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nphuongsun93
Group Title
\[ \cos(x) + \cos(y)  \cos (x+y) = \frac{3}{2}\]
 one year ago
 one year ago
nphuongsun93 Group Title
\[ \cos(x) + \cos(y)  \cos (x+y) = \frac{3}{2}\]
 one year ago
 one year ago

This Question is Closed

Zekarias Group TitleBest ResponseYou've already chosen the best response.0
Then what?
 one year ago

nphuongsun93 Group TitleBest ResponseYou've already chosen the best response.0
solve for y, sorry
 one year ago

nphuongsun93 Group TitleBest ResponseYou've already chosen the best response.0
gonna read this later, bbl 2 hours **
 one year ago

lgbasallote Group TitleBest ResponseYou've already chosen the best response.0
<will reply in 2 hours
 one year ago

RadEn Group TitleBest ResponseYou've already chosen the best response.0
i think not enough information for solve it
 one year ago

mathslover Group TitleBest ResponseYou've already chosen the best response.0
@nphuongsun93 What you tried? (just asking)
 one year ago

mathslover Group TitleBest ResponseYou've already chosen the best response.0
\(\cos x + \cos y  \cos x \cos y + \sin x \sin y=\frac{3}{2}\)
 one year ago

mathslover Group TitleBest ResponseYou've already chosen the best response.0
@asnaseer sir any ideas?
 one year ago

mathslover Group TitleBest ResponseYou've already chosen the best response.0
@hartnn
 one year ago

Coolsector Group TitleBest ResponseYou've already chosen the best response.0
i thought of maybe using cos(a) = [e^(ia) + e^(ia)] / 2 but i dont think it works either
 one year ago

asnaseer Group TitleBest ResponseYou've already chosen the best response.2
Maybe try this:\[\cos(x)+\cos(y)=2\cos(\frac{x+y}{2})\cos(\frac{xy}{2})\]and:\[\cos(x+y)=2\cos^2(\frac{x+y}{2})1\]That will lead to:\[\cos(\frac{x+y}{2})\cos(\frac{xy}{2})\cos^2(\frac{x+y}{2})=\frac{1}{4}\]
 one year ago

asnaseer Group TitleBest ResponseYou've already chosen the best response.2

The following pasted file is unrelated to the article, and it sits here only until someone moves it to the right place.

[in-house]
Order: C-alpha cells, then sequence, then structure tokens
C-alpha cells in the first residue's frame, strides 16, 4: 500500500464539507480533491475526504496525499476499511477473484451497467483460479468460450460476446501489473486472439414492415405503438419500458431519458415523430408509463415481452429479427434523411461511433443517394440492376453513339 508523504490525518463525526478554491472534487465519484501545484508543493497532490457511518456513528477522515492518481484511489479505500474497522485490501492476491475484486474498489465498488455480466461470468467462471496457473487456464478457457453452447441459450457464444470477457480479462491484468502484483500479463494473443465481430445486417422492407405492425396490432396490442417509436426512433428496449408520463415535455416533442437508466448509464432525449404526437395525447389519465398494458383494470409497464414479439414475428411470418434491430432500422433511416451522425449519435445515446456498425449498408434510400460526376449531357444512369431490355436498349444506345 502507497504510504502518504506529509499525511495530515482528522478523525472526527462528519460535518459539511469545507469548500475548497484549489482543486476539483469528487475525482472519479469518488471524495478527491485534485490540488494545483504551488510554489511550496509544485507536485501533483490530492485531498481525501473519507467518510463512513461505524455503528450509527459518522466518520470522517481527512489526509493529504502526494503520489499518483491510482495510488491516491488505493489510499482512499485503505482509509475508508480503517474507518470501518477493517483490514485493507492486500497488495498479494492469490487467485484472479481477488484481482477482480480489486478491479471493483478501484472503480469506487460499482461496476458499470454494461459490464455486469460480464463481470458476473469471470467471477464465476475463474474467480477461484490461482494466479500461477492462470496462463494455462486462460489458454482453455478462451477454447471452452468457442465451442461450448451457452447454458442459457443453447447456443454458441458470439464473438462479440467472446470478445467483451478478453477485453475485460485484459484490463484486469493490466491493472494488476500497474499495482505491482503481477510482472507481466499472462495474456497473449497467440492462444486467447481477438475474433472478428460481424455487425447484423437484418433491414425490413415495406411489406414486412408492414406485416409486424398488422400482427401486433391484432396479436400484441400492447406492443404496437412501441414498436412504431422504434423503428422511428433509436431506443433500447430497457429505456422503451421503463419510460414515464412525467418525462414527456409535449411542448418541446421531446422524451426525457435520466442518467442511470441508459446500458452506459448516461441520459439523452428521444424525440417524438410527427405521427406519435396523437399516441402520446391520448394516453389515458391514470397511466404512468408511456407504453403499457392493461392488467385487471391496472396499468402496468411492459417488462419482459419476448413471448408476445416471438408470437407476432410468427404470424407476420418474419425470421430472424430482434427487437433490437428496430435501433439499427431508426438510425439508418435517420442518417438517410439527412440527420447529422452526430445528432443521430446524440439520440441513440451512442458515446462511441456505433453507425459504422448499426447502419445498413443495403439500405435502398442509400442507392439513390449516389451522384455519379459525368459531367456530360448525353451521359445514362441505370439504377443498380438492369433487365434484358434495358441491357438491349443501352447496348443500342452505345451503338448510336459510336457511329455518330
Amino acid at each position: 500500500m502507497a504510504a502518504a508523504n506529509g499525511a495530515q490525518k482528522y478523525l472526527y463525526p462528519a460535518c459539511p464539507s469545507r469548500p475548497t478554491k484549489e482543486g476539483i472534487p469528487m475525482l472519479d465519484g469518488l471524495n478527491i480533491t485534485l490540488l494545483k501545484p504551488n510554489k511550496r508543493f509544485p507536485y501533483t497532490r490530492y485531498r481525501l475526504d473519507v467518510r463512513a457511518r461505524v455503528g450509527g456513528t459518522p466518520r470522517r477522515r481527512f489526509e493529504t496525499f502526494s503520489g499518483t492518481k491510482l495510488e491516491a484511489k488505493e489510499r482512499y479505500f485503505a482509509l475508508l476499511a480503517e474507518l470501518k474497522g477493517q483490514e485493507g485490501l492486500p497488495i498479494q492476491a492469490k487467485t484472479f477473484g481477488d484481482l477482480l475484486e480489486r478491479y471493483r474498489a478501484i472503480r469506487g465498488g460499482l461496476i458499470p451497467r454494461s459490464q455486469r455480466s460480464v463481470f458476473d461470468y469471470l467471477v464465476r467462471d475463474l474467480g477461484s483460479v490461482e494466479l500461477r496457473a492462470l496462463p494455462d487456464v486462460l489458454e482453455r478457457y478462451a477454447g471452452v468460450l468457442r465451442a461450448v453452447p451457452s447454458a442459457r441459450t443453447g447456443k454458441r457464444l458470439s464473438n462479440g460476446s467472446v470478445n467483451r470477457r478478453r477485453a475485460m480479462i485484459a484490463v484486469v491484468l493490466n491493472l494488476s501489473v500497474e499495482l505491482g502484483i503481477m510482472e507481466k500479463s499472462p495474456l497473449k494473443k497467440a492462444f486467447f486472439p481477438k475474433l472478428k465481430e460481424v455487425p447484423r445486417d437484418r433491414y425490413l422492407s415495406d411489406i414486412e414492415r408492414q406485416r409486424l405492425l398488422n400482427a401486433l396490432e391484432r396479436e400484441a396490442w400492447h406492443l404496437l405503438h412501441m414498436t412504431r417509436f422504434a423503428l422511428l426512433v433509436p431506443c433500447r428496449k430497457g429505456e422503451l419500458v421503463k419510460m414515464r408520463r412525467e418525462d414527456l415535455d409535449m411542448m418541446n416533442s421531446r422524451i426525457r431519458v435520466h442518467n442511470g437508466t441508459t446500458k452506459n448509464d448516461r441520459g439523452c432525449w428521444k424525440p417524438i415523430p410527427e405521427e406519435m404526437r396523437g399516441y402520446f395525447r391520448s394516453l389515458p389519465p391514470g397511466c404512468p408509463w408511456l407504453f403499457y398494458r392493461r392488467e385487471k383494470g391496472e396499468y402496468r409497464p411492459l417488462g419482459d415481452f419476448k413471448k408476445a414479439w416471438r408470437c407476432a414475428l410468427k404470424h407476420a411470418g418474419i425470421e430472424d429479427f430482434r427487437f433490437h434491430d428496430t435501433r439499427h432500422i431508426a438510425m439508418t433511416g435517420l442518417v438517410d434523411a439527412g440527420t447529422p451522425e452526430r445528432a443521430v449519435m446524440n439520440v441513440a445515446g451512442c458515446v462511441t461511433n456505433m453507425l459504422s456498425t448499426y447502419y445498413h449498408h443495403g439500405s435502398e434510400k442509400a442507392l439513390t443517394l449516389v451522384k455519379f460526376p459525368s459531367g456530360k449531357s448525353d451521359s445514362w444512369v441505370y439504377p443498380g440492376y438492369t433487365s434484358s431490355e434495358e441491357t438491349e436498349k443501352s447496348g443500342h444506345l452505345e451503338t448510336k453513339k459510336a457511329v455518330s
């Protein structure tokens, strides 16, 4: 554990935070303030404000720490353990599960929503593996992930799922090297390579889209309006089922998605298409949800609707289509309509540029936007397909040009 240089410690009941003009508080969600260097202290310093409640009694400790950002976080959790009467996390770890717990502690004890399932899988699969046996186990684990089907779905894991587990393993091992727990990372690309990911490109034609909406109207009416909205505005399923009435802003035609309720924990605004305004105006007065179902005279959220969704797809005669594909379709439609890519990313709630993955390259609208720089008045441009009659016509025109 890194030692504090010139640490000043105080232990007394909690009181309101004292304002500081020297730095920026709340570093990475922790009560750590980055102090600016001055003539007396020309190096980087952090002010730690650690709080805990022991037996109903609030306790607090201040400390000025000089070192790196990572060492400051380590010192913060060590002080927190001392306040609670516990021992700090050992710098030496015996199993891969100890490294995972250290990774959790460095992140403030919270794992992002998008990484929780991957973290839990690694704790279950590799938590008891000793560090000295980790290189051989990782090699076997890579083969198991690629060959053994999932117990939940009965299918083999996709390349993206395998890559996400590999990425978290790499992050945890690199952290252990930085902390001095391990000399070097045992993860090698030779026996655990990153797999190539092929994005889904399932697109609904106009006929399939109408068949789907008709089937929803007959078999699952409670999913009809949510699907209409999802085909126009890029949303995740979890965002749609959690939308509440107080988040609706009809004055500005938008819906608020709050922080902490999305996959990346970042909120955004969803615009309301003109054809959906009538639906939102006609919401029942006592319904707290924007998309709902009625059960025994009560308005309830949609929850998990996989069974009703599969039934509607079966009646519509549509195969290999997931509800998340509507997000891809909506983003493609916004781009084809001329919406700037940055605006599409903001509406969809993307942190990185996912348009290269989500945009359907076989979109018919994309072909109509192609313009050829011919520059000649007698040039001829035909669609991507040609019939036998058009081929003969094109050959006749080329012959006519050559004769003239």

which is a quadratic in \(\cos(\frac{x+y}{2})\)  although it also contains a \(\cos(\frac{xy}{2})\)
 one year ago

asnaseer Group TitleBest ResponseYou've already chosen the best response.2
Solving the quadratic leads to:\[\cos(\frac{x+y}{2})=\frac{\cos(\frac{xy}{2})\pm\sqrt{\cos^2(\frac{xy}{2})1}}{2}\]
 one year ago

asnaseer Group TitleBest ResponseYou've already chosen the best response.2
Which simplifies to:\[\cos(\frac{x+y}{2})=\frac{\cos(\frac{xy}{2})\pm\sin(\frac{xy}{2})}{2}\]
 one year ago

asnaseer Group TitleBest ResponseYou've already chosen the best response.2
Don't know if this is helpful or not but I have to go now  good luck!
 one year ago

nphuongsun93 Group TitleBest ResponseYou've already chosen the best response.0
Thanks a lot @asnaseer i get it, that's just what i needed
 one year ago

mathslover Group TitleBest ResponseYou've already chosen the best response.0
@nphuongsun93 , what and how did you get the answer?
 one year ago

nphuongsun93 Group TitleBest ResponseYou've already chosen the best response.0
\[\cos(\frac{x+y}{2})\cos(\frac{xy}{2})\cos^2(\frac{x+y}{2})0.25 = 0\] then let \[a = \cos(\frac{x+y}{2}) \space and \space b = \cos ( \frac{xy}{2})\] \[ab  a^2  0.25=0\] taking this as a quadratic in p, b^2 1 has to be positive to get real solution for a, but the highest value of b = cos((xy)/2) is 1 (angles), so the only real solution is b =1 or b^2 1 = 0 \[b= \cos(\frac{xy}{2})=1 \space or \space \frac{xy}{2}=0 \space or \space x=y\]
 one year ago
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